REVIEW: Guardian’s of the Galaxy

Once in a blue moon a movie comes out of nowhere that flies under the radar and exceeds everyone’s expectations in such a way it creates a mountain of good will and becomes a huge sensation. In 1977 it was Star Wars, which was a fun space opera that didn’t take itself too seriously. We all know how that played out. Today we have its successor, Guardians of the Galaxy, a movie that outdoes Star Wars at its own game and is actually a lot more fun and entertaining without being a rip off. If anything, this is one of the biggest surprises of many years because early trailers had me cringing a little at the broad humor and 70s pop tunes. What I didn’t know is those are two of its strengths.

This is one of the most light-hearted, fun adventure films I’ve seen in decades. It’s funny all through the story and yet it has plenty of thrills and excitement. It’s heavy on CGI but the characters keep you so entertained that you really don’t mind. That is something so many modern films fail to get. Movies should be about characters you want to hang out with for the ride. Entertaining movies should be entertaining. But they often feel like chores. This movie is entertaining all the way through but in an unforced, natural way that will have you smiling and laughing.

I remember seeing adults act like kids when the first Star Wars came out because it tapped something inside of people that made them feel young again. This movie has that same magic. It’s not mean spirited or too dark. It has a genocidal villain who wants to destroy a planet and unlike Man of Steel and Star Trek: Into Darkness, the heroes all do their best to risk their lives to save people from harm before trying to stop the villain. What a difference that makes.

Without revealing too much, Peter Quill (Chris Pratt) is Star Lord. He is a member of the Ravagers, a group of Space pirates lead by Yondu (Michael Rooker), a kind of space hillbilly who loves figurines for his dashboard. But Star Lord is going it alone when he finds a mysterious orb he wants to sell in some ruins. A group of bad guys show up to take it from him but he gets away. They put a bounty on him and he soon ends up in prison with a bunch of other characters who team up with him to escape the slammer. And when they do he convinces them to join him to sell the orb because an insane zealot named Ronan the Accuser (Lee Pace) wants it to destroy a planet.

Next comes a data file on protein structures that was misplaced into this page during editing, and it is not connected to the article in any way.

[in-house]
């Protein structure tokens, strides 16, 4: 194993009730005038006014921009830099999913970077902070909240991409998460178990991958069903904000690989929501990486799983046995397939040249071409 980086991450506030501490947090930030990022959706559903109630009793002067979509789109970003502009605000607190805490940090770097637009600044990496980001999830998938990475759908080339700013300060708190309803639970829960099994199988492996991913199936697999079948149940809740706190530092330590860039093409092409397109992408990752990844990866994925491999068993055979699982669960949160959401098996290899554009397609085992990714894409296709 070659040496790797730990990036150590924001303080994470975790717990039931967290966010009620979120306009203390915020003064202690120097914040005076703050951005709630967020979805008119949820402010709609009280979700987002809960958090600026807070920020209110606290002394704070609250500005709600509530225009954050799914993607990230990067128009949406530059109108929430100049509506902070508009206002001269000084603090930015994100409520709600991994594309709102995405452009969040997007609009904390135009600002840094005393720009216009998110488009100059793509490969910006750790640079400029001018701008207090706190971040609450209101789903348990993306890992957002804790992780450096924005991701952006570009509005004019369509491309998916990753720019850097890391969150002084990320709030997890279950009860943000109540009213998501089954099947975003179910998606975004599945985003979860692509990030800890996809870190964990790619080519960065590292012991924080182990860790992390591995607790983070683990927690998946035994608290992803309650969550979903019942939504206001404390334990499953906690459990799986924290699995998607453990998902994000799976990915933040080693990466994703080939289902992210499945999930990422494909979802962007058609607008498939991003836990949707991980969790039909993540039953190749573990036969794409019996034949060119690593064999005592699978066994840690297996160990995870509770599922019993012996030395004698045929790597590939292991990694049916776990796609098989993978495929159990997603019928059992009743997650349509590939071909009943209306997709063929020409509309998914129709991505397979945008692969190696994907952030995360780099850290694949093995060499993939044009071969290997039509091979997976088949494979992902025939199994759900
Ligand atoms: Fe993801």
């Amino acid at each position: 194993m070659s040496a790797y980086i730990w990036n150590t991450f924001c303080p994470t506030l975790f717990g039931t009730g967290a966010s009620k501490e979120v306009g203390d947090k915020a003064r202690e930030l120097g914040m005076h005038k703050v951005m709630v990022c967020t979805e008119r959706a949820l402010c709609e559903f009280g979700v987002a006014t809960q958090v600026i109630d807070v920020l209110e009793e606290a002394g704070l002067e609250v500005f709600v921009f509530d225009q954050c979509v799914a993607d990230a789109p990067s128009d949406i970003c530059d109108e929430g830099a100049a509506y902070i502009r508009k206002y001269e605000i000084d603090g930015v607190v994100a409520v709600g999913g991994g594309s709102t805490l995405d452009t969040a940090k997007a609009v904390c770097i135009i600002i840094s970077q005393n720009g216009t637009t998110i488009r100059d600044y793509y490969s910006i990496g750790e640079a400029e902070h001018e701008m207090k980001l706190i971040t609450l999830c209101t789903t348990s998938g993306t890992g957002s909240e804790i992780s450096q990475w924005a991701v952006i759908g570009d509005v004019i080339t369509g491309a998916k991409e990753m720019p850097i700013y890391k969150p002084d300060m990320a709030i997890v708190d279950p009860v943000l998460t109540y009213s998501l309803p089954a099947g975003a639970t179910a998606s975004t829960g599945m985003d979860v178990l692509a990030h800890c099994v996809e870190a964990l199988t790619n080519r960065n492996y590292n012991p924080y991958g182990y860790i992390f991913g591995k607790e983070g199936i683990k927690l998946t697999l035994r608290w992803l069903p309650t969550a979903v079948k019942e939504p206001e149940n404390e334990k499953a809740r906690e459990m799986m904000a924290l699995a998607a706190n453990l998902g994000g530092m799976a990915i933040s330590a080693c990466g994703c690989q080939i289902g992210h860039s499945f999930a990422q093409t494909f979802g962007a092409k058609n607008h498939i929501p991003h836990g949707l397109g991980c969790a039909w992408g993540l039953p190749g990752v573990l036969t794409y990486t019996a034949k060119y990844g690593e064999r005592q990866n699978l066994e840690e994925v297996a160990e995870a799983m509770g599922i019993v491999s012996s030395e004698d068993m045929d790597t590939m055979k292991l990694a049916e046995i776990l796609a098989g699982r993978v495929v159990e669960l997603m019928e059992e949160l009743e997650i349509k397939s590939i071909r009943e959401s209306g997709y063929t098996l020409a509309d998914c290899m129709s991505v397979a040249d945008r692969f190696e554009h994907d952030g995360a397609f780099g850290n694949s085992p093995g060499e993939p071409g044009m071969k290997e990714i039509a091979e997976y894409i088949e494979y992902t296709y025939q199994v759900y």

Quill has a mix tape of old tunes that used to play on the radio when I was in high school. It’s all he has to remind him of his home where he was abducted as a child. The music and his comments about earth culture provide some great jokes because the aliens don’t know what he’s talking about.

And personally, one of the pleasures I got from the film was seeing so many friends of mine get credit in the closing credits for creating characters in the movie. I especially loved the bit at the very end of the credits which shows a character no one was expecting. Then the names of two good friends of mine show up. That was very cool.

If you want to have a good time, go see this movie. It will cheer you up. This is a secret ingredient so many films today are lacking. The Feel Good factor. I suspect it will be one of Marvel’s most successful movies of all time.

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